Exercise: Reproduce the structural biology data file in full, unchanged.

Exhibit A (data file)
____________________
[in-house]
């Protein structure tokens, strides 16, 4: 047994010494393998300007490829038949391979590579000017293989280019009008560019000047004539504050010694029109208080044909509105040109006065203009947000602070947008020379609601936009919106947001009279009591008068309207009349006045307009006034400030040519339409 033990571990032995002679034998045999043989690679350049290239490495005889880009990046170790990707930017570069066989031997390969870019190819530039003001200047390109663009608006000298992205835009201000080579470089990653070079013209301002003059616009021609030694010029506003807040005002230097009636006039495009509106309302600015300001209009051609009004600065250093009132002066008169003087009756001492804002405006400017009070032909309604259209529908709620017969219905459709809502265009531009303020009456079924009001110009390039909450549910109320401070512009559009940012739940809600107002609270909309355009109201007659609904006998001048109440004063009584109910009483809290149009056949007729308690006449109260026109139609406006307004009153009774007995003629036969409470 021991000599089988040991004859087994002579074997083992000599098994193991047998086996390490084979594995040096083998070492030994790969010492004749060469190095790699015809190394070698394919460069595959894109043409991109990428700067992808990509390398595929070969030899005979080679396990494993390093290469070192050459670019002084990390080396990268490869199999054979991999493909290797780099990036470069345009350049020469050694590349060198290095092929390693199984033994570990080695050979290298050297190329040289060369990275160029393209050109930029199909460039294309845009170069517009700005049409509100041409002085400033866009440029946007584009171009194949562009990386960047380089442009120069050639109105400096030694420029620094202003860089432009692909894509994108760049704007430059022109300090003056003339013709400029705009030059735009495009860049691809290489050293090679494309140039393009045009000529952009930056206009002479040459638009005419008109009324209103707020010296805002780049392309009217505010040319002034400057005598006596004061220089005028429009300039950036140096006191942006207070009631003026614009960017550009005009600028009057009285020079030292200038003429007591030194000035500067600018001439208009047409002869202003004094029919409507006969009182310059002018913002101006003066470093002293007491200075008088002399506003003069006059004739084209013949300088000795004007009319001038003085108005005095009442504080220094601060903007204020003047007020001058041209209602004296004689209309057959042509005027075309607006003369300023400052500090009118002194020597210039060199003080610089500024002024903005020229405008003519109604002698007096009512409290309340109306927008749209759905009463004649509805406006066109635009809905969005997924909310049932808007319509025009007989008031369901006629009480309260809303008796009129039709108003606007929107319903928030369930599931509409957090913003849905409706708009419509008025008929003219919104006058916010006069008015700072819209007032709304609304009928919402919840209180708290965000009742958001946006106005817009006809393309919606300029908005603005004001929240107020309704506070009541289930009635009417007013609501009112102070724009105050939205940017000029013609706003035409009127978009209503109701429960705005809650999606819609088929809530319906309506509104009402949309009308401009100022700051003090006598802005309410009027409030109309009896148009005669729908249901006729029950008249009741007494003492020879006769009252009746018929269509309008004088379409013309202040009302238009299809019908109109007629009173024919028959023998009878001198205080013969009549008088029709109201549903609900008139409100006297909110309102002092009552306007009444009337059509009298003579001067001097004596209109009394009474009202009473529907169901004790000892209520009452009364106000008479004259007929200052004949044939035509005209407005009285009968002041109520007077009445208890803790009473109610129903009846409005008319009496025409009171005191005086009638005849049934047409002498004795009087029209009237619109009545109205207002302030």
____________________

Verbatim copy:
[in-house]
């Protein structure tokens, strides 16, 4: 047994010494393998300007490829038949391979590579000017293989280019009008560019000047004539504050010694029109208080044909509105040109006065203009947000602070947008020379609601936009919106947001009279009591008068309207009349006045307009006034400030040519339409 033990571990032995002679034998045999043989690679350049290239490495005889880009990046170790990707930017570069066989031997390969870019190819530039003001200047390109663009608006000298992205835009201000080579470089990653070079013209301002003059616009021609030694010029506003807040005002230097009636006039495009509106309302600015300001209009051609009004600065250093009132002066008169003087009756001492804002405006400017009070032909309604259209529908709620017969219905459709809502265009531009303020009456079924009001110009390039909450549910109320401070512009559009940012739940809600107002609270909309355009109201007659609904006998001048109440004063009584109910009483809290149009056949007729308690006449109260026109139609406006307004009153009774007995003629036969409470 021991000599089988040991004859087994002579074997083992000599098994193991047998086996390490084979594995040096083998070492030994790969010492004749060469190095790699015809190394070698394919460069595959894109043409991109990428700067992808990509390398595929070969030899005979080679396990494993390093290469070192050459670019002084990390080396990268490869199999054979991999493909290797780099990036470069345009350049020469050694590349060198290095092929390693199984033994570990080695050979290298050297190329040289060369990275160029393209050109930029199909460039294309845009170069517009700005049409509100041409002085400033866009440029946007584009171009194949562009990386960047380089442009120069050639109105400096030694420029620094202003860089432009692909894509994108760049704007430059022109300090003056003339013709400029705009030059735009495009860049691809290489050293090679494309140039393009045009000529952009930056206009002479040459638009005419008109009324209103707020010296805002780049392309009217505010040319002034400057005598006596004061220089005028429009300039950036140096006191942006207070009631003026614009960017550009005009600028009057009285020079030292200038003429007591030194000035500067600018001439208009047409002869202003004094029919409507006969009182310059002018913002101006003066470093002293007491200075008088002399506003003069006059004739084209013949300088000795004007009319001038003085108005005095009442504080220094601060903007204020003047007020001058041209209602004296004689209309057959042509005027075309607006003369300023400052500090009118002194020597210039060199003080610089500024002024903005020229405008003519109604002698007096009512409290309340109306927008749209759905009463004649509805406006066109635009809905969005997924909310049932808007319509025009007989008031369901006629009480309260809303008796009129039709108003606007929107319903928030369930599931509409957090913003849905409706708009419509008025008929003219919104006058916010006069008015700072819209007032709304609304009928919402919840209180708290965000009742958001946006106005817009006809393309919606300029908005603005004001929240107020309704506070009541289930009635009417007013609501009112102070724009105050939205940017000029013609706003035409009127978009209503109701429960705005809650999606819609088929809530319906309506509104009402949309009308401009100022700051003090006598802005309410009027409030109309009896148009005669729908249901006729029950008249009741007494003492020879006769009252009746018929269509309008004088379409013309202040009302238009299809019908109109007629009173024919028959023998009878001198205080013969009549008088029709109201549903609900008139409100006297909110309102002092009552306007009444009337059509009298003579001067001097004596209109009394009474009202009473529907169901004790000892209520009452009364106000008479004259007929200052004949044939035509005209407005009285009968002041109520007077009445208890803790009473109610129903009846409005008319009496025409009171005191005086009638005849049934047409002498004795009087029209009237619109009545109205207002302030």